Browse Technologies

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Small Molecule Mediated Transcriptional Induction of E-Cadherin and Inhibition of Epithelial-to-mesenchymal Transition


Licensing Contact

Tom Utley

615.343.3852
Therapeutics
Oncology

Through the Tool Tracking for Friction Stir Welding

Utilizing force sensors mounted on the friction stir welding tool, Vanderbilt inventors have developed a technique to keep a weld tool on track. This technology is especially benefi cial in real time corrections for deviations in travel in the case of robotic FSW or ""blind"" welds. The technique is cost- effective in that no additional sensors such as cameras, thermocouples, acoustic emission receivers, etc. are required.


Licensing Contact

Ashok Choudhury

615.322.2503
Energy

Novel anti-platelet therapy for treatment of thrombosis, cardiovascular disease, and cerebrovascular injury

One of the leading causes of deaths in developed countries is related to thromboembolism. PAR-4 (protease activated receptor-4) is one of two receptors on the human platelet that respond to thrombin, the central enzyme of coagulation.  Researchers here at Vanderbilt University have developed novel antagonists of PAR-4 that could be beneficial for patients allowing for normal hemostasis during treatment for thrombotic events.


Licensing Contact

Tom Utley

615.343.3852
Therapeutics
Cardiovascular

Load-Bearing Energy Storage Composites from Porous Materials and Methods for Production Thereof

A team of Vanderbilt engineers has developed a multifunctional, loadbearing solid-state supercapacitor to simultaneously store energy and withstand static and dynamic mechanical stresses.


Licensing Contact

Ashok Choudhury

615.322.2503
Energy

Marker Enrichment Modeling (MEM) Software for Automated Cell Population Characterization and Identification in Complex Tissue Microenvironments

Marker enrichment modeling (MEM) provides a crucial missing piece for true machine learning analysis of cell identities and phenotypes in complex tissue microenvironments, including human immune disorders and cancer.


Licensing Contact

Masood Machingal

615.343.3548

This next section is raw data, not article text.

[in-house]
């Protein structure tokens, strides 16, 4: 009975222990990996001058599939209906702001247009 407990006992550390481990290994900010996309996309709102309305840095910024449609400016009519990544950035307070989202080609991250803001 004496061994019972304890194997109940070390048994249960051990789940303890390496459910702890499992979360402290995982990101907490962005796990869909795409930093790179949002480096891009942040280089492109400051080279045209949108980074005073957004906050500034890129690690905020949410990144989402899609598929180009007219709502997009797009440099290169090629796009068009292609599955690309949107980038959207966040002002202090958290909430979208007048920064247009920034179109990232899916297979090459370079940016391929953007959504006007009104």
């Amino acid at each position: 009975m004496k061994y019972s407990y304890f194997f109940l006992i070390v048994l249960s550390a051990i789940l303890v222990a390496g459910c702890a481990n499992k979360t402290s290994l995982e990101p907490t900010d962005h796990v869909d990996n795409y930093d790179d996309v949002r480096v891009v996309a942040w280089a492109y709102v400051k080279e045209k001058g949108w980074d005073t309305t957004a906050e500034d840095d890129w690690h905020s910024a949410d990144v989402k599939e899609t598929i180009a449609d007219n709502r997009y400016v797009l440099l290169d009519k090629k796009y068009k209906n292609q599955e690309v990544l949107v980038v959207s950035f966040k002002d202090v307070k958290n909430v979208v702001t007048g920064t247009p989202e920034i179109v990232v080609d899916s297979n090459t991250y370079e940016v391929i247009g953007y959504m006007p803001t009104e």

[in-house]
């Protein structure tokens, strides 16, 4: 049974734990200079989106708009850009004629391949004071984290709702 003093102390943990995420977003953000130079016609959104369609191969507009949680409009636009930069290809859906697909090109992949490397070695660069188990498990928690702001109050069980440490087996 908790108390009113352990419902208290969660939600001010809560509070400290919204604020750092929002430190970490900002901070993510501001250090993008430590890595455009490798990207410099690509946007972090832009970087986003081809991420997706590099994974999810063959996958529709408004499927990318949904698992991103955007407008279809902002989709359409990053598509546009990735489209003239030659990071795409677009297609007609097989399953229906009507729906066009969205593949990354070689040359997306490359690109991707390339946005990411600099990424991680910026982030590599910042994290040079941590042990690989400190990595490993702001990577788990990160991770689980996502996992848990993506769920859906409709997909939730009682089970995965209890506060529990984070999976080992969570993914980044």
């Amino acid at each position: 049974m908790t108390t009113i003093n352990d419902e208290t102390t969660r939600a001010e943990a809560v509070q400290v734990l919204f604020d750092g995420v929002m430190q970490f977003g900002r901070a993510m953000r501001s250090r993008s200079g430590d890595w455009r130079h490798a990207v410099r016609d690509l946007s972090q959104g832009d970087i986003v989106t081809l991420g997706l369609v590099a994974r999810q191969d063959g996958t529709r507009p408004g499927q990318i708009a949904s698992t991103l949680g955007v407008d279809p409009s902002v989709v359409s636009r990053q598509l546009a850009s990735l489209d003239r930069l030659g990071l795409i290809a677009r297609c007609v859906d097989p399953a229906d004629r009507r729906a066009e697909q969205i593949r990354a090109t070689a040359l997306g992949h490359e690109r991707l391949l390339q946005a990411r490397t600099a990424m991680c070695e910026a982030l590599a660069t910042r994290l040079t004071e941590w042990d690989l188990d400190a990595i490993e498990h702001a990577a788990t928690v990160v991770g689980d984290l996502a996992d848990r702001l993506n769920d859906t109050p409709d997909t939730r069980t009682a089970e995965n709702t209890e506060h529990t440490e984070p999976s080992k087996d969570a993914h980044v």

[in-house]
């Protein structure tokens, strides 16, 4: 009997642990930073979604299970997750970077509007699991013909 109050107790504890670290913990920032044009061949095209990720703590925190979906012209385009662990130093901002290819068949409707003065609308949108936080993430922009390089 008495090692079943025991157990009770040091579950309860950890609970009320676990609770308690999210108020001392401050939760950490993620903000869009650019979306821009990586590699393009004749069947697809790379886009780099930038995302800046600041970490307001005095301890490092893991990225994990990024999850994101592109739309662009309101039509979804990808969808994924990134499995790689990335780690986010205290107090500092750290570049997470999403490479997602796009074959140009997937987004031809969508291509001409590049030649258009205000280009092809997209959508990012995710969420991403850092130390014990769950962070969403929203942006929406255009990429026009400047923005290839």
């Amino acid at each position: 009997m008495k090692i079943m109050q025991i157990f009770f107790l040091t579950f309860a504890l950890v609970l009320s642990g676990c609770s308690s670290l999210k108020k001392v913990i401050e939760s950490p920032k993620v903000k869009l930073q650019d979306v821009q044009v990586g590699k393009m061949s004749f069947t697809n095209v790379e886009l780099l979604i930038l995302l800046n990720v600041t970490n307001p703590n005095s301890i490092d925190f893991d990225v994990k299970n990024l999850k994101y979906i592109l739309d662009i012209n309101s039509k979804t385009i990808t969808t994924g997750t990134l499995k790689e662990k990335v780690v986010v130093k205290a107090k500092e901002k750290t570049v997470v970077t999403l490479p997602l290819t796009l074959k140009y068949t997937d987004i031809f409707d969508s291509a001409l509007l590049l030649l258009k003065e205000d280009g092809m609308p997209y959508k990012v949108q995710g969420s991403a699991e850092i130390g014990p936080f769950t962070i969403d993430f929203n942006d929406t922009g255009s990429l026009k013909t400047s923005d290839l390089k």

Wireless Tablet Application for Remote Collaboration and Training in Colonoscopy

Colorectal cancer is the fourth leading cause of cancer-related mortality in the world. During patient screenings for populations at risk, polyp detection rates depend on the endoscopist's ability to identify the lesions, which takes years of practice and training. Endoscopic training can be challenging for the trainee and preceptor. Frustration can result from ineffective communication regarding areas of interest. Our team developed a novel tablet application for real-time mirroring of the colonoscopy examination that allows preceptors to make annotations directly on the viewing monitor that facilitates medical training and enables collaboration among several endoscopists during a procedure.


Licensing Contact

Masood Machingal

615.343.3548

Core and Side Cut Biopsy Device

Vanderbilt researchers have created a novel device for tissue biopsy. By combining the advantages of a core biopsy device and a FNA needle, this device is designed to combine the advantages of improving the accuracy of biopsies from small targets during CT or ultrasound guided biopsies.


Licensing Contact

Ashok Choudhury

615.322.2503
Medical Devices

Endonasal Surgical Robot for Sinus and Neurosurgery

Vanderbilt engineers have developed a robotic system for performing sinus and neurosurgery through the nose. This provides a less invasive way to access surgical sites in the sinuses and near the middle of the patient's head, leading to faster recovery times. The robot is modular and sterilizable with detachable cartridge-based instruments. Each instrument is a concentric tube robot, which is a needle-sized tool that can bend and elongate. The system delivers four of these instruments through a single nostril.


Licensing Contact

Ashok Choudhury

615.322.2503

Near-Infrared Dye with Large Stokes Shift for Simultaneous Multichannel in vivo Molecular Imaging

Fluorescent labels having near-infrared (NIR) emission wavelengths have the ability to penetrate tissue deeper than other emission wavelengths, providing enormous potential for non-invasive imaging applications. However, advancement of optical imaging (particularly NIR imaging) is hindered by the limitation of narrow Stokes shift of most infrared dyes currently available in the market. Vanderbilt researchers have developed a novel NIR dye (4-Sulfonir) for multichannel imaging that enables in vivo imaging of multiple targets due to its large Stokes shift. 4-Sulfonir with its unique large Stokes shift (~150 nm) and wide excitation spectrum could be used in parallel with other NIR dyes for imaging two molecular events simultaneously in one target.


Licensing Contact

Masood Machingal

615.343.3548

New Drug for Blood Clot: FXII Inhibitors to Treat Thrombosis

Thrombosis is the formation of a blood clot inside a blood vessel, which may cause reduced blood flow to a tissue, or even tissue death. Thrombosis, inflammation, and infections are responsible for >70% of all human mortality. Thrombosis is also the major factor for heart disease and stroke. 500,000 die from thrombosis every year in Europe. Inhibitory treatment of these conditions may also improve the outcomes of several non-fatal diseases. Researchers from Vanderbilt University and Oregon Health & Science University have jointly discovered new monoclonal antibodies that potently inhibit the blood coagulation protein factor XII (FXII), a critical player in the pathway, and anticoagulate blood. This invention provides foundation for commercial development of anti-thrombotic drugs based on new molecular entities.


Licensing Contact

Janis Elsner

615.343.2430
Therapeutics